Simple Songwriter—a $2 app from Hopefully Useful Software—aims to help musicians—beginners and advanced alike—assemble pop song ideas from the assortment of complementary chords it offers.
(To get the right emotional context for the next section of the review, I recommend a chord progression of Am, Em, F/A, C/G.)
The app’s main screen is ugly, but functional. You’re presented with three major chords, three minor chords, and three “extra” chords, along with modifiers for inversions and sevenths. When you tap a chord, you’ll immediately hear it played with a Midi-esque piano sound. If you tap and hold on one of the modifiers, the chord names adjust accordingly. Finger placement can start to feel a bit like a hands-only game of Twister if you’re attempting to play a progression with a variety of inversions or sevenths. That said, it’s workable.
Novices will appreciate that the nine offered chords (along with their variants) sound pretty good in a lot of patterns. Music theorists will note that Simple Songwriter follows the Circle of Fifths approach. And while many pop songs use some variant of the chord progressions Simple Songwriter offers, sometimes the nine chords presented just aren’t enough, and you’ll need to seek out your instrument of choice to get at the chord you crave.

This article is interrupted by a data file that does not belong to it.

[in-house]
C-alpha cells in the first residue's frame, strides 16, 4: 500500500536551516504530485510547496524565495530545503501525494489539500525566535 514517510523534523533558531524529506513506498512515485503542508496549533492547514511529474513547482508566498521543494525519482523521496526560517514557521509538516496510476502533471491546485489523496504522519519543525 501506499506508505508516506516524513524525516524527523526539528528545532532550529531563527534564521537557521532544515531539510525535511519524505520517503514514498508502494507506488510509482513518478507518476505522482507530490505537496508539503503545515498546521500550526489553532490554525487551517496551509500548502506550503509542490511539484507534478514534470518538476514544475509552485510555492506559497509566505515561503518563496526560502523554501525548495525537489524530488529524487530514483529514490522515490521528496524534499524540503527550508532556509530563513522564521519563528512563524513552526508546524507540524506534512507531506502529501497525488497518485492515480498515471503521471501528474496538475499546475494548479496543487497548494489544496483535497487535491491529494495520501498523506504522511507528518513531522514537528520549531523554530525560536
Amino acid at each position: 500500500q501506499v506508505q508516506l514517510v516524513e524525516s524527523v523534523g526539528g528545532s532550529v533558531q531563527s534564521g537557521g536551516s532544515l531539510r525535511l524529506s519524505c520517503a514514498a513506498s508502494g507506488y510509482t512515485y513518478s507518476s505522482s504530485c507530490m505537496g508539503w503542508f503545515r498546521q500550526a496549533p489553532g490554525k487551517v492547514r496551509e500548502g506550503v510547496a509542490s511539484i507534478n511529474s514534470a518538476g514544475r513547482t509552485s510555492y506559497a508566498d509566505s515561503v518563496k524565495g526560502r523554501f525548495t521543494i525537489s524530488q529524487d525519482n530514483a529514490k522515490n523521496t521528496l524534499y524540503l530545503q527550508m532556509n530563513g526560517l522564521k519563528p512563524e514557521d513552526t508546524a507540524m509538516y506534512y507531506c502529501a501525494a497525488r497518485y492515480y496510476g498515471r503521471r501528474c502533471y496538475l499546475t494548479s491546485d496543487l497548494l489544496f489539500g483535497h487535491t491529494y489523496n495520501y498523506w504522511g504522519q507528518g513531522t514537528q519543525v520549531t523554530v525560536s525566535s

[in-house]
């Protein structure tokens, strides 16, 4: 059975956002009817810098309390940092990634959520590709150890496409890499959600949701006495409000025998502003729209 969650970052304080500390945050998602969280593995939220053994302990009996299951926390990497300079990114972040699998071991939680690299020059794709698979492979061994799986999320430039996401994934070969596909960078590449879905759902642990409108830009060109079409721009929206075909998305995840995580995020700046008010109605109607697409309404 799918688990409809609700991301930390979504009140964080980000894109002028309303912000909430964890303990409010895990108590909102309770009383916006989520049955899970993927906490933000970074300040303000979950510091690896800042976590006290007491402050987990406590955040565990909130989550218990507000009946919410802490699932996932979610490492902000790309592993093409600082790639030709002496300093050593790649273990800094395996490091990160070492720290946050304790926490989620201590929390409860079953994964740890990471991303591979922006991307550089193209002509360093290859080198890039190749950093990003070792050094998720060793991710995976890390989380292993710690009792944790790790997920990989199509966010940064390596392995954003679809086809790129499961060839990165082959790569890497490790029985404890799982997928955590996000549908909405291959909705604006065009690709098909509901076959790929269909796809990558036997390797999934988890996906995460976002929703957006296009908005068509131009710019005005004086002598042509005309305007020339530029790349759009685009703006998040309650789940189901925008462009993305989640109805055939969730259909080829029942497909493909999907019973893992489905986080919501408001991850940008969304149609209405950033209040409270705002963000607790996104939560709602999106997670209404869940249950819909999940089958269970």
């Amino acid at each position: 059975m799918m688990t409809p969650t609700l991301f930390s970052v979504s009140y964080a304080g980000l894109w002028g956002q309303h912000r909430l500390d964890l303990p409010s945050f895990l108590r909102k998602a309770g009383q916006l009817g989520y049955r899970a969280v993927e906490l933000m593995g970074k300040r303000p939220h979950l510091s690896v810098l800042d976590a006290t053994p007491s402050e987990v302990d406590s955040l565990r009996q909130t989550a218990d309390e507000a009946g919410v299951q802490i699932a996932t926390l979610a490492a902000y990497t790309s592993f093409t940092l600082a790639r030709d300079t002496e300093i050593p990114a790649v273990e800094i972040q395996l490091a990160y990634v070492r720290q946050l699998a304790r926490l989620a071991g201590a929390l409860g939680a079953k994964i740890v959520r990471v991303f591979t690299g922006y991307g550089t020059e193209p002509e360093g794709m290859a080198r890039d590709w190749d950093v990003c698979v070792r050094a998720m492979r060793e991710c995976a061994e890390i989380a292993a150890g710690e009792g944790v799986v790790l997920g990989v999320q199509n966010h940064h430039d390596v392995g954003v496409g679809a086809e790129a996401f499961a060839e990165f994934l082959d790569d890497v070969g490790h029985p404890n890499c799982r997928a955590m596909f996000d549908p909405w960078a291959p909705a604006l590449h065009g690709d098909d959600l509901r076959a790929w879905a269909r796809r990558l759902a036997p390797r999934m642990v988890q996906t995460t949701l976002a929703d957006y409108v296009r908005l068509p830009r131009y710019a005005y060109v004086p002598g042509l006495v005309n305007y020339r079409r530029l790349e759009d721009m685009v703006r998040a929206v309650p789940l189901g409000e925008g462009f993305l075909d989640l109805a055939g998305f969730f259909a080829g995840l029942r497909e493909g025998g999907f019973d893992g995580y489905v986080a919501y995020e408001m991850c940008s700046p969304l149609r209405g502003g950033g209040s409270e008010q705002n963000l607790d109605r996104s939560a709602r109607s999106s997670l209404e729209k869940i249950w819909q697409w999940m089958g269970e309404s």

Mercifully, the app does allow you to change the key you’re playing in, on the aptly named Key tab. I’ve grown to dread that tab, though; as you flick through the available keys, if you stop on the wrong one, you’re forced to wait several long seconds while Simply Music loads the corresponding chords. Then you’re forced to wait all over again after you scroll back up the right chord.
(We’re coming up on the best part of Simple Songwriter, so I’m going to recommend a shift the more optimistic Am, C/G, G, Em7.)
You can record your musical inspirations and save them within the app. That way, if inspiration strikes and you happen upon some musical genius that you can’t afford to forget, you can save it and play it back later. An optional metronome can provide a click track for up to 200 beats per minute. Unfortunately, although you can see all the chords that make up your recording, you can’t edit them. If you make a mistake right at the end and want your recording perfect, you’ll have to start over from the beginning.
Simple Songwriter shines, however, when playing back your opus: The name of each chord is prominently displayed as it plays, big enough that you can plop your iPhone down on your desk while you strum your guitar or bang along on your piano.
Beginners will likely see Simple Songwriter as a toy, fun for playing chord-based music in entertaining sequences—and not much else. More advanced musicians might appreciate the ability to try out and easily save new chord patterns on-the-go. But Simple Songwriter’s intentional (and namesake) simplicity feels a bit too stifling for true musical creativity.
Simple Songwriter is compatible with any iPhone or iPod touch running the iPhone 2.2.1 software update.
[Lex Friedman will rock you at LexFriedman.com.]